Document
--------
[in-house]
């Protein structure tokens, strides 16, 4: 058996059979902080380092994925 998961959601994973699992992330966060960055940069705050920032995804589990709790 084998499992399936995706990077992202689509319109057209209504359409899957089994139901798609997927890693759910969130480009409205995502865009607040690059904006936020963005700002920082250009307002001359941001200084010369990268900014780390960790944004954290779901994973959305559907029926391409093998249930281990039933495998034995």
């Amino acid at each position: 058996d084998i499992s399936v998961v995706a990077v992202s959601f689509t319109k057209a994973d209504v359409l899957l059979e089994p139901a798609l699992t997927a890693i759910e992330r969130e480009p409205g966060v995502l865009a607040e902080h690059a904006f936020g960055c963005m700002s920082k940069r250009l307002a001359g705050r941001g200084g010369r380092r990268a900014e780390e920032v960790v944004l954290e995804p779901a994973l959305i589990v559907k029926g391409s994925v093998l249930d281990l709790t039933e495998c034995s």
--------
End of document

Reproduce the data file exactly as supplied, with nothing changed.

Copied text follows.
[in-house]
């Protein structure tokens, strides 16, 4: 058996059979902080380092994925 998961959601994973699992992330966060960055940069705050920032995804589990709790 084998499992399936995706990077992202689509319109057209209504359409899957089994139901798609997927890693759910969130480009409205995502865009607040690059904006936020963005700002920082250009307002001359941001200084010369990268900014780390960790944004954290779901994973959305559907029926391409093998249930281990039933495998034995």
């Amino acid at each position: 058996d084998i499992s399936v998961v995706a990077v992202s959601f689509t319109k057209a994973d209504v359409l899957l059979e089994p139901a798609l699992t997927a890693i759910e992330r969130e480009p409205g966060v995502l865009a607040e902080h690059a904006f936020g960055c963005m700002s920082k940069r250009l307002a001359g705050r941001g200084g010369r380092r990268a900014e780390e920032v960790v944004l954290e995804p779901a994973l959305i589990v559907k029926g391409s994925v093998l249930d281990l709790t039933e495998c034995s």